I receive a lot of emails from authors asking me if I'll review their books, but few of them tug at the heartstrings as much as the one that I read from the grandson of William E. Thomas, author of Pegasus Falling, which is the first episode in a series of books called The Cypress Branches trilogy. He explains that his grandfather, now 87, started writing the novels 20 years ago when he retired and, since then, he has been diagnosed with Alzheimer's and seen his health deteriorate. His family have decided to push for the release of the trilogy rapidly while it will still mean something to him. I found this really poignant and agreed to read and review the book, while keeping an open mind about what I would actually think of it.
The central character of the novel is Sammy, a young, rather brusque and intimidating Britsh Paratrooper who is dropped into Arnhem in 1944. Surrounded by the Nazis, his platoon has no choice but to surrender, but Sammy's hot-headedness and acute sense of what is morally right and wrong, gets him into trouble and he lands himself in a concentration camp rather than a slightly less horrific POW camp. I was expecting some really hard-hitting scenes in the death camp but found it to be rather understated, with Sammy kept in an outbuilding slightly removed from the utter horror of the main camp. Another violent outburst sees him thrown into the camp itself though, where he and the tragic Naomi, forced into being the Nazi camp officer's whore, cling to each other for survival.
I expected the book to focus on this period in the concentration camp but this is actually a brief interlude. The war soon comes to an end and Sammy and Naomi are released but separated. They have survived but their life has no meaning apart. The novel moves into a new phase, showing how Sammy and Naomi, but also the whole world, comes to terms with post-war lfe, trying to fit in again. I was largely unaware of what happened to the Jews after the horrors of the Nazis so it was interesting to see how the situation in Palestine developed. This has actually led me to do a bit of research after finishing the novel to fill in the blanks in my post-World War II knowledge.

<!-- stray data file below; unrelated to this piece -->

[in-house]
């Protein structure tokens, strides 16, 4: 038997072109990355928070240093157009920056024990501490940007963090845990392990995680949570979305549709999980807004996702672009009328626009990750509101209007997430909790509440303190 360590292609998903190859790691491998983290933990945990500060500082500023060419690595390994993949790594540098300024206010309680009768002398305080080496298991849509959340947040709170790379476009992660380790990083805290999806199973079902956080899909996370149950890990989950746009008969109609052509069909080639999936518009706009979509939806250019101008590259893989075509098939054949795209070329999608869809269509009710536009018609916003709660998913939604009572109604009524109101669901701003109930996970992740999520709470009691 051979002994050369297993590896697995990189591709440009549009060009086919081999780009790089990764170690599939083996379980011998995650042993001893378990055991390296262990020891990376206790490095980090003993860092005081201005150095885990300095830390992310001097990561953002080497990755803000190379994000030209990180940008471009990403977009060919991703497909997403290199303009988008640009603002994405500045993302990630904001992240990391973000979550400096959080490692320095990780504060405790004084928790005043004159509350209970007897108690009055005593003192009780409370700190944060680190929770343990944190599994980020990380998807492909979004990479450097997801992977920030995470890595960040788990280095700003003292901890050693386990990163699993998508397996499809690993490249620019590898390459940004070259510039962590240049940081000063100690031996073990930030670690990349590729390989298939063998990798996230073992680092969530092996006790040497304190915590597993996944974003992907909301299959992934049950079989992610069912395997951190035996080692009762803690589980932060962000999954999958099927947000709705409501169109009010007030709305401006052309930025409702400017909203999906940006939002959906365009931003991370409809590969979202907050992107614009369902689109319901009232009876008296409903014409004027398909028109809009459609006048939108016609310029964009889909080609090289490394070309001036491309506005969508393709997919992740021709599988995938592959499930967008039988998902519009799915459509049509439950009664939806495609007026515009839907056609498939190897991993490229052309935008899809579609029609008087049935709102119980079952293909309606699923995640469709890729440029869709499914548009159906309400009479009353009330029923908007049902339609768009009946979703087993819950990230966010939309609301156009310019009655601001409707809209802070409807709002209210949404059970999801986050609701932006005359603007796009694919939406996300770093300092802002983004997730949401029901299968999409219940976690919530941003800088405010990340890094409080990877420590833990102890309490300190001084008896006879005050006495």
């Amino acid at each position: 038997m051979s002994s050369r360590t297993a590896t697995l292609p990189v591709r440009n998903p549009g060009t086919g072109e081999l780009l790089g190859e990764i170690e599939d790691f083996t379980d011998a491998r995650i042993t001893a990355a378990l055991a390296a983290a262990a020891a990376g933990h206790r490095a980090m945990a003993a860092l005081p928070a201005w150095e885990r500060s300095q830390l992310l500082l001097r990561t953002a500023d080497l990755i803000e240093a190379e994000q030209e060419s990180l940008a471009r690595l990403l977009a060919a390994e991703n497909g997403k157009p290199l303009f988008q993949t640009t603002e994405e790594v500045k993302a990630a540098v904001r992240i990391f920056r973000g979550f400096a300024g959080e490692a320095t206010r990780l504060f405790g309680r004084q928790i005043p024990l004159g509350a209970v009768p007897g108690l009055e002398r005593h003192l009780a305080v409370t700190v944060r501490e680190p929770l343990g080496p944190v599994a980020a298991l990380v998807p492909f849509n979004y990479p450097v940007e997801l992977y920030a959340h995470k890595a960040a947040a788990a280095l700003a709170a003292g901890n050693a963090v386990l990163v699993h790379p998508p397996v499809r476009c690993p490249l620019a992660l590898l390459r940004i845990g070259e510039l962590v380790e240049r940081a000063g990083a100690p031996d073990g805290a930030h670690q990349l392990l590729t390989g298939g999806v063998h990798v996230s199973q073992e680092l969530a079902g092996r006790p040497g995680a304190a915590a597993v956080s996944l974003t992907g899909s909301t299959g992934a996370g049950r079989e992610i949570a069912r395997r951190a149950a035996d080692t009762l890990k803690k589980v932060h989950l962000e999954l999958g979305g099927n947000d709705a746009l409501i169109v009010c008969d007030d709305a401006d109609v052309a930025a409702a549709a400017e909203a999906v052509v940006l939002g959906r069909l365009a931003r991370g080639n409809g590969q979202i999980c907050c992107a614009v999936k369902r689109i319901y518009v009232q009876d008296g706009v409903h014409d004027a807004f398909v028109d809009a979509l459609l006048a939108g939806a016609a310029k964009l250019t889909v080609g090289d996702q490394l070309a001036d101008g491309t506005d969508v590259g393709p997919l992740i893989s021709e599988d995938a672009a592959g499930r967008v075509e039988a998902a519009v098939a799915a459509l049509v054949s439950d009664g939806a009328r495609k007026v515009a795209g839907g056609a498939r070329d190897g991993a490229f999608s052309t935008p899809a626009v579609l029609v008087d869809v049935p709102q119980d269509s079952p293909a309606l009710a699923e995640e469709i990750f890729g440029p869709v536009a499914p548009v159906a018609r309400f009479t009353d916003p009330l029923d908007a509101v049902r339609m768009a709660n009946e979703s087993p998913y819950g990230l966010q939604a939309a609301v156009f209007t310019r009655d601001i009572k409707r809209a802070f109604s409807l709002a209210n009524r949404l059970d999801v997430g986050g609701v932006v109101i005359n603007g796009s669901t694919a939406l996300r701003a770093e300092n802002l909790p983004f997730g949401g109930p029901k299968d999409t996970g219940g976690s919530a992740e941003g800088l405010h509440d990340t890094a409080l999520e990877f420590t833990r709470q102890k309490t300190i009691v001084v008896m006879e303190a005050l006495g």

I have very eclectic reading tastes and have to say, I really enjoyed the book from beginning to end. I did wonder, however, who the target audience is supposed to be. The early part of the novel is a classic and well-written war story, with the light-hearted army banter and poignant tales of life in a warzone reminding me very much of my own late grandfather's WW2 memories. (The author was in the parachute regiment during the war and served in Palestine afterwards so almost certainly draws on his own experiences to add such authenticity.) Fans of historical fiction will enjoy the realistic and well-informed description of life during and after the war, and the whole epic love story will appeal to women and anyone who enjoys a good weepie. But reconciling all the different genres in one novel is a risky business. By appealing to such a diverse audience, will it ultimately leave them all feeling slightly unsatisfied ?
I didn't have a problem with the mixed genres. The only thing that perturbed me was the very ending of the book. I won't give you a spoiler but it left me confused about where the next episode will pick up - certainly not where I thought it was heading.
Pegasus Falling was a finalist in the Kindle Book Review Best Indie Books of 2012 awards, so maybe my concerns about it not finding its target audience are unfounded. I was certainly won over and could actually see this being made into a Hollywood blockbuster - it certainly has all the right elements in bucketloads.
star rating : 4.5/5
RRP : £8.99
- Paperback: 348 pages
- Publisher: Acute Angle books (26 Mar 2012)
- Language: English
- ISBN-10: 0956229913
- ISBN-13: 978-0956229915
Disclosure : I received a review copy of the book.
Other reviews you may be interested in :